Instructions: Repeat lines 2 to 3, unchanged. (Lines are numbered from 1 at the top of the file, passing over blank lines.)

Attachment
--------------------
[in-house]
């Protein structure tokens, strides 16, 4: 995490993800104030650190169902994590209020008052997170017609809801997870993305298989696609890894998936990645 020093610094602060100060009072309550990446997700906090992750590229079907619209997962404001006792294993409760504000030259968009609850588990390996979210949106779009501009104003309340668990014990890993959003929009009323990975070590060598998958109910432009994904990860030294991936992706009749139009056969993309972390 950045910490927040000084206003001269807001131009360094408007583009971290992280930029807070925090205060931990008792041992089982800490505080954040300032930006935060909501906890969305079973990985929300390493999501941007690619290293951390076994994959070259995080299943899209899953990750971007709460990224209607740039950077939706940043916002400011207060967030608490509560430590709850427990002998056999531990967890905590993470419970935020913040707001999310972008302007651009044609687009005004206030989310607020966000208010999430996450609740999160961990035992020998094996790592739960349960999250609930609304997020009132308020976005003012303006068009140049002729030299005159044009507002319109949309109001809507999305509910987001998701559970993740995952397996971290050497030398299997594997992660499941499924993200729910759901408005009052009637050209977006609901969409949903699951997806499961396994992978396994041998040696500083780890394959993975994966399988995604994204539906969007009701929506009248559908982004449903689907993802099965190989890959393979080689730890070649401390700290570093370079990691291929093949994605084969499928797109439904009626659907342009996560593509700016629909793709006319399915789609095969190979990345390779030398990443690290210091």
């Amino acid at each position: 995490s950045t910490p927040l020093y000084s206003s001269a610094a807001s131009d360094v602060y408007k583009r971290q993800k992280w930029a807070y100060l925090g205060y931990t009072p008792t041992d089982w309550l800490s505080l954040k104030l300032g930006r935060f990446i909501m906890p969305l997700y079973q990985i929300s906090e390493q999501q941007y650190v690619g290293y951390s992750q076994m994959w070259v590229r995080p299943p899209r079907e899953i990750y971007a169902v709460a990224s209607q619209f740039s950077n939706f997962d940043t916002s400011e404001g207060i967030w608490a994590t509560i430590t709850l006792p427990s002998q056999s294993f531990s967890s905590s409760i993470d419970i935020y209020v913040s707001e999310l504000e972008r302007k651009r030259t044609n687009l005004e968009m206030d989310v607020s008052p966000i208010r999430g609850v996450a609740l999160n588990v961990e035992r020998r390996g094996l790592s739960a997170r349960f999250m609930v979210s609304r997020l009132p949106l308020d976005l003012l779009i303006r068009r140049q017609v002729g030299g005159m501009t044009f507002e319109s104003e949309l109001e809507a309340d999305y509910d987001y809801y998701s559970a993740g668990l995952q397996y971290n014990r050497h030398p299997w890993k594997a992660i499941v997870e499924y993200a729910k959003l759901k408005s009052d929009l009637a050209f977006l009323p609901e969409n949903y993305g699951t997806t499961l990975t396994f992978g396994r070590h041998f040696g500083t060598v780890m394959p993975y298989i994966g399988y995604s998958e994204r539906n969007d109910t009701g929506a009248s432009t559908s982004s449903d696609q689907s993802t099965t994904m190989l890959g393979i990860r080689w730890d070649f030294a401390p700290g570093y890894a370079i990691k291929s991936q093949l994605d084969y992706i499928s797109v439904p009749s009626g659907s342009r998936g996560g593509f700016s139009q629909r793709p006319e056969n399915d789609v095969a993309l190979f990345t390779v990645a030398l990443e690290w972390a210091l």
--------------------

């Protein structure tokens, strides 16, 4: 995490993800104030650190169902994590209020008052997170017609809801997870993305298989696609890894998936990645 020093610094602060100060009072309550990446997700906090992750590229079907619209997962404001006792294993409760504000030259968009609850588990390996979210949106779009501009104003309340668990014990890993959003929009009323990975070590060598998958109910432009994904990860030294991936992706009749139009056969993309972390 950045910490927040000084206003001269807001131009360094408007583009971290992280930029807070925090205060931990008792041992089982800490505080954040300032930006935060909501906890969305079973990985929300390493999501941007690619290293951390076994994959070259995080299943899209899953990750971007709460990224209607740039950077939706940043916002400011207060967030608490509560430590709850427990002998056999531990967890905590993470419970935020913040707001999310972008302007651009044609687009005004206030989310607020966000208010999430996450609740999160961990035992020998094996790592739960349960999250609930609304997020009132308020976005003012303006068009140049002729030299005159044009507002319109949309109001809507999305509910987001998701559970993740995952397996971290050497030398299997594997992660499941499924993200729910759901408005009052009637050209977006609901969409949903699951997806499961396994992978396994041998040696500083780890394959993975994966399988995604994204539906969007009701929506009248559908982004449903689907993802099965190989890959393979080689730890070649401390700290570093370079990691291929093949994605084969499928797109439904009626659907342009996560593509700016629909793709006319399915789609095969190979990345390779030398990443690290210091």
């Amino acid at each position: 995490s950045t910490p927040l020093y000084s206003s001269a610094a807001s131009d360094v602060y408007k583009r971290q993800k992280w930029a807070y100060l925090g205060y931990t009072p008792t041992d089982w309550l800490s505080l954040k104030l300032g930006r935060f990446i909501m906890p969305l997700y079973q990985i929300s906090e390493q999501q941007y650190v690619g290293y951390s992750q076994m994959w070259v590229r995080p299943p899209r079907e899953i990750y971007a169902v709460a990224s209607q619209f740039s950077n939706f997962d940043t916002s400011e404001g207060i967030w608490a994590t509560i430590t709850l006792p427990s002998q056999s294993f531990s967890s905590s409760i993470d419970i935020y209020v913040s707001e999310l504000e972008r302007k651009r030259t044609n687009l005004e968009m206030d989310v607020s008052p966000i208010r999430g609850v996450a609740l999160n588990v961990e035992r020998r390996g094996l790592s739960a997170r349960f999250m609930v979210s609304r997020l009132p949106l308020d976005l003012l779009i303006r068009r140049q017609v002729g030299g005159m501009t044009f507002e319109s104003e949309l109001e809507a309340d999305y509910d987001y809801y998701s559970a993740g668990l995952q397996y971290n014990r050497h030398p299997w890993k594997a992660i499941v997870e499924y993200a729910k959003l759901k408005s009052d929009l009637a050209f977006l009323p609901e969409n949903y993305g699951t997806t499961l990975t396994f992978g396994r070590h041998f040696g500083t060598v780890m394959p993975y298989i994966g399988y995604s998958e994204r539906n969007d109910t009701g929506a009248s432009t559908s982004s449903d696609q689907s993802t099965t994904m190989l890959g393979i990860r080689w730890d070649f030294a401390p700290g570093y890894a370079i990691k291929s991936q093949l994605d084969y992706i499928s797109v439904p009749s009626g659907s342009r998936g996560g593509f700016s139009q629909r793709p006319e056969n399915d789609v095969a993309l190979f990345t390779v990645a030398l990443e690290w972390a210091l």